Growth hacking can be used to sniff out and unearth information as valuable as truffles. But, as Ryan Holiday tells us, it requires a new mindset.
I prefer the discipline of knowledge to the anarchy of ignorance.
We pursue knowledge the way a pig pursues truffles.
From someone who opened his first book, Trust Me, I'm Lying, with the admission that he is a media manipulator, "paid to decieve," that seems like an incongruous quote. But like Ogilvy, Holiday made his own confessions in that book and pulled the curtain back to give us all the knowledge that he had used to manipulate the media. His second book, put out earlier this year, was a decidedly less disturbing and dark affair. The Obstacle Is the Way: The Timeless Art of Turning Trials Into Triumph champions stoicism in the face of struggle, and is a book that draws on his own extensive reading to provide a positive and productive philosophy of life and work. We covered that book in our Thinker in Residence series in May.
This new book is a bit of both, providing a new mindset and teaching us how to use it practically in marketing, PR, and advertising. It was first published as an ebook, and has been revised and expanded into a paperback original out today from our friends at Portfolio.
There's no business like show business. Yet, when it comes right down to it, that's the industry every marketing team—no matter what business they're actually in—pretends to be in when they're launching something new. Deep down, I think anyone marketing or launching fantasizes that they are premiering a blockbuster movie. And this illusion shapes and warps every marketing decision we make.Holiday should know; He has worked on movie campaigns. He knows that even those are a blind gamble, and that there is a better way. That better way, he tells us, is growth hacking and it can be mined to sniff out information as valuable as truffles. And, as he tells us in the following excerpt, it requires a new mindset. THE NEW MINDSET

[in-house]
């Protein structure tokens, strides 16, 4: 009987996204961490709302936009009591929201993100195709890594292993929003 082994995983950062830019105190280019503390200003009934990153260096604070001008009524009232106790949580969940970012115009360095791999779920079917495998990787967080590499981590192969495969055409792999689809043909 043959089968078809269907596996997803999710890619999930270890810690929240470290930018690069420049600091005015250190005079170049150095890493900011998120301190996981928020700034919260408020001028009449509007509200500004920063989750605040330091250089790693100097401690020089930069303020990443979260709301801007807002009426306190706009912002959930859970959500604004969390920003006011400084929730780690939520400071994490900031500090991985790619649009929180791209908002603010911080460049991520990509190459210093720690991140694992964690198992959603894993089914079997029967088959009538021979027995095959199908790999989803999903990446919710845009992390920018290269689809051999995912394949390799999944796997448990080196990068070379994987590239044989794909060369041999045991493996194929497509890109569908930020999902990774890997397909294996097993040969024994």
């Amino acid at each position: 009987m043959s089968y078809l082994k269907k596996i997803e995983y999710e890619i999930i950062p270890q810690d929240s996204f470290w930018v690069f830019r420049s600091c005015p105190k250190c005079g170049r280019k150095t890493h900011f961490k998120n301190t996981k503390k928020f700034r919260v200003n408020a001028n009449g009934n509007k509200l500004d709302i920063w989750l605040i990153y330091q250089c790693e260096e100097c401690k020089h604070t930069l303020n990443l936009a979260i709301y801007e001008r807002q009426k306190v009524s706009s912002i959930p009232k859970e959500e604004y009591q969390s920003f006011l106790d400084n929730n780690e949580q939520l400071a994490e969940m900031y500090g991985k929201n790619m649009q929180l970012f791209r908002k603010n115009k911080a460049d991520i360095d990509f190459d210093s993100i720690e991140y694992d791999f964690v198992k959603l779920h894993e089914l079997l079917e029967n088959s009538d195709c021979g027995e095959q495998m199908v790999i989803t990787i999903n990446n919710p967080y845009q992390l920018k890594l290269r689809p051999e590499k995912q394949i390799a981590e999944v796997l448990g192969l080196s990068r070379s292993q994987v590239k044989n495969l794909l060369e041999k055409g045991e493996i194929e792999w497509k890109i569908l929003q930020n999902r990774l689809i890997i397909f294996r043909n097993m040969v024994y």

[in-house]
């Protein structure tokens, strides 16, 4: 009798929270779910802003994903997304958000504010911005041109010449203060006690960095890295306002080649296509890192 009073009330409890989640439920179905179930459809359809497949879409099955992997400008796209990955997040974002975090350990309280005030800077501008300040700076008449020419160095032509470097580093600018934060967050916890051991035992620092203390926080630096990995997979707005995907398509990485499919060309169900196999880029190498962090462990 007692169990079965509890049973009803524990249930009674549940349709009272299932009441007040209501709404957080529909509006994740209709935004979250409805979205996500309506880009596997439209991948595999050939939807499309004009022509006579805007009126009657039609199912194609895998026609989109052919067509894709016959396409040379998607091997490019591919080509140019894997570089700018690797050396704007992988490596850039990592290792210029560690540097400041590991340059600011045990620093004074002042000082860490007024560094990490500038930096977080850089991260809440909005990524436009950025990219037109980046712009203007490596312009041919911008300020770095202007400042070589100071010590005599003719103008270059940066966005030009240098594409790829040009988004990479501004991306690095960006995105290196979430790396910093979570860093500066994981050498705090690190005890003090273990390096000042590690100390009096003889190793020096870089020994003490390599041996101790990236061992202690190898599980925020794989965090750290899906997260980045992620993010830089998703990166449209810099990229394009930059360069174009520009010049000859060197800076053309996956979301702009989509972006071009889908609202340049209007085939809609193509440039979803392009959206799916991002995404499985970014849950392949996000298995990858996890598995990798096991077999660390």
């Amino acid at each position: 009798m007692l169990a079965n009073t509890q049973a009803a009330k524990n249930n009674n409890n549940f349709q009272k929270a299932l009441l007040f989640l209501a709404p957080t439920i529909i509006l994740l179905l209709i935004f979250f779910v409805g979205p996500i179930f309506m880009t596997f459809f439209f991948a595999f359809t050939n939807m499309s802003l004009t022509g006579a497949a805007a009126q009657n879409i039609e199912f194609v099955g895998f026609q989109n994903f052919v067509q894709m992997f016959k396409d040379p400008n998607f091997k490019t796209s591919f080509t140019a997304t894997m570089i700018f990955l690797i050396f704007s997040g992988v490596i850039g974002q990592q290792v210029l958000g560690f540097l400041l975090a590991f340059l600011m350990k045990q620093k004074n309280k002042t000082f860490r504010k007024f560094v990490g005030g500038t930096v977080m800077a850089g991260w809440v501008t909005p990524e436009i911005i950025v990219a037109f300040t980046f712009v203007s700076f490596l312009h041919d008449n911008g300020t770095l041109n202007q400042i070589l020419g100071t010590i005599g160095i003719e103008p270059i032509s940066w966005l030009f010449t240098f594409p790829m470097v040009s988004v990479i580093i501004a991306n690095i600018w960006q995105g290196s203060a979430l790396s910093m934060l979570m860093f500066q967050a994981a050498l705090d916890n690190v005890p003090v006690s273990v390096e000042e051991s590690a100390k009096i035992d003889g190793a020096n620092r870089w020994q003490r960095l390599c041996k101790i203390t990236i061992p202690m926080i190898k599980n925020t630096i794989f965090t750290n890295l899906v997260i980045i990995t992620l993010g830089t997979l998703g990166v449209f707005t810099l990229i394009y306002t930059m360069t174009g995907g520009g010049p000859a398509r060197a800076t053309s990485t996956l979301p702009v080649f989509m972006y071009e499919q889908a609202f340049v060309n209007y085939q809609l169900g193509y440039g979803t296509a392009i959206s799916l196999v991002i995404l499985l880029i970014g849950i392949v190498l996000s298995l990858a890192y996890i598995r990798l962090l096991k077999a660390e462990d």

It feels good, but it's so very wrong.
Deep down, traditional marketers have always considered themselves artists. That's fine—it's an image I aspired to myself. It's a sentiment responsible for spectacular and moving work. But this sentiment is also responsible for some appalling ignorance and waste. One Harvard Business Review study found that 80 percent of marketers are unhappy with their ability to measure marketing return on investment (ROI). Not because the tools aren't good enough, but because they're too good, and marketers are seeing for the first time that their strategies are "often flawed and their spending is inefficient."
Noah Kagan, a growth hacker at Facebook, the personal finance service Mint.com (which sold to Intuit for nearly $170 million), and the daily deal site AppSumo (which has more than eight hundred thousand users), ex plains it simply: "Marketing has always been about the same thing—who your customers are and where they are."
What growth hackers do is focus on the "who" and "where" more scientifically, in a more measurable way. Whereas marketing was once brandbased, with growth hacking it becomes metric and ROI driven. Suddenly, finding customers and getting attention for your product are no longer guessing games. But this is more than just marketing with better metrics; this is not just "direct marketing" with a new name.
Growth hackers trace their roots back to programmers—and that's how they see themselves. They are data scientists meets design fiends meets marketers. They welcome this information, process it and utilize it differently, and see it as desperately needed clarity in a world that has been dominated by gut instincts and artistic preference for too long. But they also add a strong acumen for strategy, for thinking big picture, and for leveraging platforms, unappreciated assets, and new ideas.